Film Review: Agora

Alejandro Amen&#225;bar&#8217;s hugely ambitious <i>Agora </i>coasts along on the strength of its ideas rather than its clunky plot mechanics.

Spanish filmmaker Alejandro Amenábar has never been one to shy away from a challenge and in his latest effort Agora, he presents himself with a doozy. Employing the style and conventions of ’50s-era biblical epics like Ben-Hur and The Robe—from the lavish sets to the international casts to the often stilted dialogue—the writer-director of such terrific films as Abre Los Ojos and The Sea Inside attempts to craft a serious and distinctly secular drama exploring Christianity’s early years.

Set in Alexandria in the fourth century, Agora unfolds at the crossroads of truth and fiction, as Amenábar works real-world figures like Hypatia (played by Rachel Weisz), one of the era’s leading scientists and philosophers, and Orestes (Oscar Isaac), Egypt’s prefect and a good friend of Hypatia, into a largely fictionalized narrative that nevertheless follows actual historical beats.

Like many of those old sword-and-bible Cinemascope chestnuts, Agora is divided into two acts. (Too bad modern distribution models don’t allow for an intermission, though the director tips his hat to that convention with a brief musical interlude halfway through.) The film’s first half largely revolves around a (fictional) love triangle between the fiercely independent Hypatia, the prideful Orestes—here recast as one of her students—and a quietly intelligent slave named Davus (Max Minghella), who worships Hypatia’s brains and beauty from afar. This personal drama plays out against a backdrop of larger social unrest; Christian prophets are beginning to openly mock Egypt’s pagan gods, which inspires much anger and hand-wringing at the school where Hypatia teaches, located within Alexandria’s great library.

Inevitably, tensions boil over and her colleagues feel compelled to take up arms to defend their faith. Unfortunately for them, they’ve failed to realize just how large the city’s Christian population has grown. Quickly outnumbered and overwhelmed, they fall back behind the library’s gates while their foes call for their blood.

To settle the dispute, Alexandria’s Roman overlords hand down a decree stating that the pagan professors and students may leave with their lives, while also awarding the Christians the right to pillage their place of study and worship. (Interestingly, this scenario is partly based on one of the most common explanations historians offer for the still-uncertain circumstances surrounding the destruction of Alexandria’s library.) Distraught, Hypatia flees with as many scrolls as she can carry while her beloved library is torn apart stone by stone.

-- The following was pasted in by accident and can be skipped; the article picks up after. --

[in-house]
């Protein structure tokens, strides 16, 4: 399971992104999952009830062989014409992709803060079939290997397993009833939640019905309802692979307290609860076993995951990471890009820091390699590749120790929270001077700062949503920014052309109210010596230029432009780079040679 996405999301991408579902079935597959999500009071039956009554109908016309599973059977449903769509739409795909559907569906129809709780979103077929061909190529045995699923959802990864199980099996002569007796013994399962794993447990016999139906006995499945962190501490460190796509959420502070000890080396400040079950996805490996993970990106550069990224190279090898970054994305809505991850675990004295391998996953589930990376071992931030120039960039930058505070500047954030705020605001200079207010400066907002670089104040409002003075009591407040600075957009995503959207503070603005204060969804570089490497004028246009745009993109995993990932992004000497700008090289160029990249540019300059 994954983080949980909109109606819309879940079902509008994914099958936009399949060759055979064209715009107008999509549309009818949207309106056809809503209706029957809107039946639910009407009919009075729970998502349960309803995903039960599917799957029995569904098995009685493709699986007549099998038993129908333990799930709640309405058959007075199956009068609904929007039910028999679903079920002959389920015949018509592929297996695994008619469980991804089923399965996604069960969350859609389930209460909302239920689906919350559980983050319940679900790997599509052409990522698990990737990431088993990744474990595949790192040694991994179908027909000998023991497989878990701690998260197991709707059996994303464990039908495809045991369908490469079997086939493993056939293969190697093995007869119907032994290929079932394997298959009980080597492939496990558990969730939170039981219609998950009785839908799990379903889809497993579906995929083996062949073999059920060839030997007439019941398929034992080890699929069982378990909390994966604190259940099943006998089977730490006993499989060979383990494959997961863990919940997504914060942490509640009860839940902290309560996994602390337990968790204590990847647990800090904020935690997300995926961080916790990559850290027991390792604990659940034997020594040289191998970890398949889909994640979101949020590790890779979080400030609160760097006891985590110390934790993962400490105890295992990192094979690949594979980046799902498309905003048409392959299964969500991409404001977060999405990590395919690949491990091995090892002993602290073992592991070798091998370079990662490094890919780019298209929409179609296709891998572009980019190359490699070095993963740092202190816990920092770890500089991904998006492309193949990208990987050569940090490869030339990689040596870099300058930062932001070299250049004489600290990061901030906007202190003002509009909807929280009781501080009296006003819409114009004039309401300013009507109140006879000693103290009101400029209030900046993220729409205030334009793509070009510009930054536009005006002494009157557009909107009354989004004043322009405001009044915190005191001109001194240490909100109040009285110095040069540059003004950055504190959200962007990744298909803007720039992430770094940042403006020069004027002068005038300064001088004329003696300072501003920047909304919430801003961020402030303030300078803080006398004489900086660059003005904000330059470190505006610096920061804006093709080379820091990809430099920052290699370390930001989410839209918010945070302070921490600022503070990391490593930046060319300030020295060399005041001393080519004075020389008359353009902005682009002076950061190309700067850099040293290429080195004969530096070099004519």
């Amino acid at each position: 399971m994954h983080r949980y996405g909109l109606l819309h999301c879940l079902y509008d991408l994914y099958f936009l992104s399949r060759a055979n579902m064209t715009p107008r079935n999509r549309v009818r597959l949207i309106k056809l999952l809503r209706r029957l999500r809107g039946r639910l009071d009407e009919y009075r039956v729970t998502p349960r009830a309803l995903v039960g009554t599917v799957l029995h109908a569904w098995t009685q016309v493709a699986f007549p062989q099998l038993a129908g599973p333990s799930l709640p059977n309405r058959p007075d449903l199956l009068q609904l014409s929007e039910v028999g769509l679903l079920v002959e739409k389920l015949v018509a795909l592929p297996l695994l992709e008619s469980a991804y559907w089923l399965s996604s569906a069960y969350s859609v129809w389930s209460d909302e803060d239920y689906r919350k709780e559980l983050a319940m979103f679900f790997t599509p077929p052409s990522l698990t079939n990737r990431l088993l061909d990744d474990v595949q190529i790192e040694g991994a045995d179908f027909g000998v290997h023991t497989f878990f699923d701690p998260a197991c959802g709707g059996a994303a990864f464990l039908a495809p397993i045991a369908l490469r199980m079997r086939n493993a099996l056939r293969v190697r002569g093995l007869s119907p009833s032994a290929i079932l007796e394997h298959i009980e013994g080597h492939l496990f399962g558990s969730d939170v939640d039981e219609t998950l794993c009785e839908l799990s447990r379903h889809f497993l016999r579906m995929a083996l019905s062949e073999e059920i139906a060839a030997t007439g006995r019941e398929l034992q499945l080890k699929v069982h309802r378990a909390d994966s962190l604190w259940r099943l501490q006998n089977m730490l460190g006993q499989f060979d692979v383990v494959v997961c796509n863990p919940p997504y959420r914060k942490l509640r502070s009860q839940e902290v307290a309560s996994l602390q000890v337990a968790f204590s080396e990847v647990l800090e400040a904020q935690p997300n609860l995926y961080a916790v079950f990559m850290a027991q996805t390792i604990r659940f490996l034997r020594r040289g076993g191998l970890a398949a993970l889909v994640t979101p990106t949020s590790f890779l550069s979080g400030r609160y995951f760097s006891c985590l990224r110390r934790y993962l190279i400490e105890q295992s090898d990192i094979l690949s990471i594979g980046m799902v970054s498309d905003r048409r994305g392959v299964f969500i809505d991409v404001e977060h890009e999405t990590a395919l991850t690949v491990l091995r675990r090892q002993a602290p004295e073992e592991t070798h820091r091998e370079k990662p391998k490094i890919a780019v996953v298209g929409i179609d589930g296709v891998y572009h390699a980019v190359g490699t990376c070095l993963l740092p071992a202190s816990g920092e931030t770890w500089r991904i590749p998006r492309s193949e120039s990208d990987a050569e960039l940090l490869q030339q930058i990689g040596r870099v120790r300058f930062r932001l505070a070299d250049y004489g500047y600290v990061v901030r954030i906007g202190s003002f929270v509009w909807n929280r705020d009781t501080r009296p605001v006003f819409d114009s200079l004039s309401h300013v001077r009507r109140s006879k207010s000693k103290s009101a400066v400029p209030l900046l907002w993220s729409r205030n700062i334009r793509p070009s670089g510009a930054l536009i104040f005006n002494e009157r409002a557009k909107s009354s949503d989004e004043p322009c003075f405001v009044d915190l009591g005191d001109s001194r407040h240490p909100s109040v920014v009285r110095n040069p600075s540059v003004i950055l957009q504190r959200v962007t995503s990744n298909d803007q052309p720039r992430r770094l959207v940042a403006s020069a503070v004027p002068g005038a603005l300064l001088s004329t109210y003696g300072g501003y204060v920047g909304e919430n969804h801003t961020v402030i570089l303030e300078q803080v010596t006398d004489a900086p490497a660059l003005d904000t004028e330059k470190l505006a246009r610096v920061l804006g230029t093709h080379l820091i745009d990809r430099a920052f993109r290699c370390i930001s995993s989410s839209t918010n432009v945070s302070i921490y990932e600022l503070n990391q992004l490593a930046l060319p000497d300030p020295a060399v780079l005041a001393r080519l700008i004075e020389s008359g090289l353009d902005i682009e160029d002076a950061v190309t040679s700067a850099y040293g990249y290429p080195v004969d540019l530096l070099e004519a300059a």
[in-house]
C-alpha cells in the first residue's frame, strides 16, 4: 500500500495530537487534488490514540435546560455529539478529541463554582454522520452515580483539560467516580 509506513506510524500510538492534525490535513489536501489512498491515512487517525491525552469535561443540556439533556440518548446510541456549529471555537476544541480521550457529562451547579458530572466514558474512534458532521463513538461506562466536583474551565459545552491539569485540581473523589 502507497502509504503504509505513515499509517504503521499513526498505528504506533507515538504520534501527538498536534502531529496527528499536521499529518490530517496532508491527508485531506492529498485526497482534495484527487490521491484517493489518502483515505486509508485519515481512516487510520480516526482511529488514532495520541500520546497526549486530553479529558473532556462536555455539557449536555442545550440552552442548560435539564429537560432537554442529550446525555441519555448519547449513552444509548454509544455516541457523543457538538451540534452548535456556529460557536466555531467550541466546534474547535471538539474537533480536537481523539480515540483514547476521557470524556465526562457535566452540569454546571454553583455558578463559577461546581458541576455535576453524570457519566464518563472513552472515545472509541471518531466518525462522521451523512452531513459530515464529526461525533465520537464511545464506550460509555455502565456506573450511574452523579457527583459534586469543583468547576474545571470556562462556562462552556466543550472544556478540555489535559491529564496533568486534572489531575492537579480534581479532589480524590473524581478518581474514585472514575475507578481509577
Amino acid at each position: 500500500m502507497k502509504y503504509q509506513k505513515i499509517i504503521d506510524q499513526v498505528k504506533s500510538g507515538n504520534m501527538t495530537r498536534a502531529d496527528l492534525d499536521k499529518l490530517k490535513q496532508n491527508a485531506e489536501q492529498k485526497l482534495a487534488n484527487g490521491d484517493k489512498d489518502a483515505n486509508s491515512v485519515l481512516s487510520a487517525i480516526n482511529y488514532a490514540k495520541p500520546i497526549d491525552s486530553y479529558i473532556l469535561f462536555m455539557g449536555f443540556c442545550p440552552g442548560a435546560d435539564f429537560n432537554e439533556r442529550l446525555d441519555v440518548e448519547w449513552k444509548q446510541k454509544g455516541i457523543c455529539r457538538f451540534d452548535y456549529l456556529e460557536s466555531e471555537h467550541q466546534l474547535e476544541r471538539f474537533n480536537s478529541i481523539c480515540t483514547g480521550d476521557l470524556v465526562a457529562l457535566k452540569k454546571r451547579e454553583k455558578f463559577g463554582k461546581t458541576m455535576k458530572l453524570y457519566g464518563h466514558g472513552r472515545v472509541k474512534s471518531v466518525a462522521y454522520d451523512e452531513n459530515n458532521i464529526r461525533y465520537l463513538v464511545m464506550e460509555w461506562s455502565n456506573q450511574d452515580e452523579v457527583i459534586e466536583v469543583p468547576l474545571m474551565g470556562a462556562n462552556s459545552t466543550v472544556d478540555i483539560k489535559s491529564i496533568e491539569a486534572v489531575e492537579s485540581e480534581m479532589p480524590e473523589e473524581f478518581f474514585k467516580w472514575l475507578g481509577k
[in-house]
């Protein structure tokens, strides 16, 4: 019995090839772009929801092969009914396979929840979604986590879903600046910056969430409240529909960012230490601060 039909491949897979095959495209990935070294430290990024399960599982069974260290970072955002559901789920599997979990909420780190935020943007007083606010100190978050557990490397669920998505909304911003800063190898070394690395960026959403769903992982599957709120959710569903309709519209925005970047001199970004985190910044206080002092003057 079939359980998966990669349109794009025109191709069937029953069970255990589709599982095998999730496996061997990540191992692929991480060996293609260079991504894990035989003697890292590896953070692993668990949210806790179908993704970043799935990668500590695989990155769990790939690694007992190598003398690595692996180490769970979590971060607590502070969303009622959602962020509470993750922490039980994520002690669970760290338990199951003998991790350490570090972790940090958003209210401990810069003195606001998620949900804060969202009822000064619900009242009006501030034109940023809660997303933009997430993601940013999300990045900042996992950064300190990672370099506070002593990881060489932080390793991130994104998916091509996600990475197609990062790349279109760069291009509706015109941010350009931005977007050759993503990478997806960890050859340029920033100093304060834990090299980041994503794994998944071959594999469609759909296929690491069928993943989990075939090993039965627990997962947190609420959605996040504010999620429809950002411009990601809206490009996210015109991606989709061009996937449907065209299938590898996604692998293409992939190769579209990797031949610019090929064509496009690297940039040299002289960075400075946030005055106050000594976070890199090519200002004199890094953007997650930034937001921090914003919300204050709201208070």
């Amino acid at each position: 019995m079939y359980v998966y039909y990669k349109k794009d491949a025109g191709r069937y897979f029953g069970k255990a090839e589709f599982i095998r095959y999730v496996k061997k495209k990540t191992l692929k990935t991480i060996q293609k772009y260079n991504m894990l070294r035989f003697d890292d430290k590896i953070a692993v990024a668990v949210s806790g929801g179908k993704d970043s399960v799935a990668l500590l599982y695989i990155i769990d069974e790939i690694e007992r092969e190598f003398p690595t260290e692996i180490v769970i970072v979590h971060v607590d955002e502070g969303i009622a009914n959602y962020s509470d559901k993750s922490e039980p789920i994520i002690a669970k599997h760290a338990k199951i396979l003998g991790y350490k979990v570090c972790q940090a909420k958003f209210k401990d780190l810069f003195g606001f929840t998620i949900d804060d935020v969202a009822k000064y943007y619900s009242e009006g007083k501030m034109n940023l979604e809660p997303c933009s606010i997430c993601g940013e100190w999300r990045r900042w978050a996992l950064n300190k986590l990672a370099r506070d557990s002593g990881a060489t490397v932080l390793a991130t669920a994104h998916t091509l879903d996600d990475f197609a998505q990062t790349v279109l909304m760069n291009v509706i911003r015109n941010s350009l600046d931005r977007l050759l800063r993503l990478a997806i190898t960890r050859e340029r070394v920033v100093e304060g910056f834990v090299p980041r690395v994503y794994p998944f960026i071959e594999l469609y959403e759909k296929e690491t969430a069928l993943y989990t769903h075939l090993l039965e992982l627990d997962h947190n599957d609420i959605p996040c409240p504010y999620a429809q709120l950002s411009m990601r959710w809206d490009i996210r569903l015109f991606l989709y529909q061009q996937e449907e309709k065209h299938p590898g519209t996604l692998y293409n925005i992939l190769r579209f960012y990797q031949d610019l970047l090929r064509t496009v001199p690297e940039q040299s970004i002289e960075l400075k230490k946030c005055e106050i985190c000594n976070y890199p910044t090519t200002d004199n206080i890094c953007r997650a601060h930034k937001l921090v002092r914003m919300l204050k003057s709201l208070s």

The second act picks up a number of years later; Orestes has become both prefect and, like all of Alexandria’s high-ranking officials, a recent convert to Christianity, which is now the dominant faith of the region. Freed from Hypatia’s service in the wake of the sacking of the library, Davus has also converted and joined the ranks of the Parabolani, a vaguely militant brotherhood that performs important public services (like carting away the sick and the dead) while also enforcing rules handed down by the newly empowered clerics. As for Hypatia herself, she no longer teaches in a classroom, but continues to explore the biggest scientific and philosophical questions of the day, such as whether or not Earth truly is the center of the universe. She’s so wrapped up in her work, she doesn’t realize that she’s being fitted for a noose by Christian leaders who regard her as, at best, a nuisance and, at worst, a witch.

In his past films, Amenábar has excelled at creating well-rounded characters whose personal narratives are never lost amidst elaborate plot twists (Abre Los Ojos), horror movie trappings (The Others) or melodramatic flourishes (The Sea Inside). That’s why it’s such a surprise that the men and women that populate Agora seem so stiff and lifeless, like mannequins in a museum exhibit instead of living, breathing humans. Granted, they haven’t exactly been handed the strongest material to play; the script by Amenábar and Mateo Gil barely scratches the surface of these characters and is further marred by painfully awkward lines like “I feel like what you just said can be refuted, but I don’t know how,” and “Why are slaves never around when you need them?” The romantic-triangle storyline that’s meant to drive the movie’s overarching narrative is a non-starter as well, largely because Minghella and Isaac seem out of their depth wooing Weisz, the only actor who comes close to transcending the screenplay’s limitations.

And yet for all its dramatic clumsiness, Agora is an absorbing film, particularly if you have a strong interest in the ancient world and the origins of modern Western religion. The director’s fascination with his subject matter is palpable onscreen; one can picture Amenábar pouring over weighty historical tomes about Alexandria, Hypatia and the early Christian Church looking for details to pass along to his production designer—and the movie’s real hero—Guy Hendrix Dyas (whose previous credits include Elizabeth: The Golden Age and The Brothers Grimm). Shot entirely on location in Malta on both existing structures as well as erected sets, Agora offers a convincing visual realism that makes up for some of the less-than-authentic touches contained in the script.

More than anything, though, the movie engages because it’s actually about something; even in the clunkiest moments, Amenábar is wrestling with compelling questions and ideas that are relevant to both the way we lived then and the way we live now. When does tolerance give way to tyranny? If Earth is not the center of the universe, does that make mankind less special? Can science and religion ever co-exist peacefully? Agora may be flawed as a narrative feature, but it is a first-class conversation starter.